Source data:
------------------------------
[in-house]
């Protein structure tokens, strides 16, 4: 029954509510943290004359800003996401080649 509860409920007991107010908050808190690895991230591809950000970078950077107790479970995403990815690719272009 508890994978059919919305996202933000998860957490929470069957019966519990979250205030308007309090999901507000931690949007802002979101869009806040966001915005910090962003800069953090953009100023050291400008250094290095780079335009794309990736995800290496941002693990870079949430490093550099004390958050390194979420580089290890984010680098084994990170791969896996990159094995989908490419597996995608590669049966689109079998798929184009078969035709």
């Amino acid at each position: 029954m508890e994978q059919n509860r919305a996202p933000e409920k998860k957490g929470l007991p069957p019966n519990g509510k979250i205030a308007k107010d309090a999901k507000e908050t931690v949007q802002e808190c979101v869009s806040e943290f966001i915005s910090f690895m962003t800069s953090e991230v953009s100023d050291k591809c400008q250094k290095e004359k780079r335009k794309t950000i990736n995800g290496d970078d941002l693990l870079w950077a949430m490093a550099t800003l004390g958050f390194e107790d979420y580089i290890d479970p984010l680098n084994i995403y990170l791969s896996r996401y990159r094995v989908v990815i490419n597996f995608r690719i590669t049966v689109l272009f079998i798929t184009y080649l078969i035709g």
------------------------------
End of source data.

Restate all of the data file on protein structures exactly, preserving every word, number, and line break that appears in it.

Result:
[in-house]
């Protein structure tokens, strides 16, 4: 029954509510943290004359800003996401080649 509860409920007991107010908050808190690895991230591809950000970078950077107790479970995403990815690719272009 508890994978059919919305996202933000998860957490929470069957019966519990979250205030308007309090999901507000931690949007802002979101869009806040966001915005910090962003800069953090953009100023050291400008250094290095780079335009794309990736995800290496941002693990870079949430490093550099004390958050390194979420580089290890984010680098084994990170791969896996990159094995989908490419597996995608590669049966689109079998798929184009078969035709």
């Amino acid at each position: 029954m508890e994978q059919n509860r919305a996202p933000e409920k998860k957490g929470l007991p069957p019966n519990g509510k979250i205030a308007k107010d309090a999901k507000e908050t931690v949007q802002e808190c979101v869009s806040e943290f966001i915005s910090f690895m962003t800069s953090e991230v953009s100023d050291k591809c400008q250094k290095e004359k780079r335009k794309t950000i990736n995800g290496d970078d941002l693990l870079w950077a949430m490093a550099t800003l004390g958050f390194e107790d979420y580089i290890d479970p984010l680098n084994i995403y990170l791969s896996r996401y990159r094995v989908v990815i490419n597996f995608r690719i590669t049966v689109l272009f079998i798929t184009y080649l078969i035709g």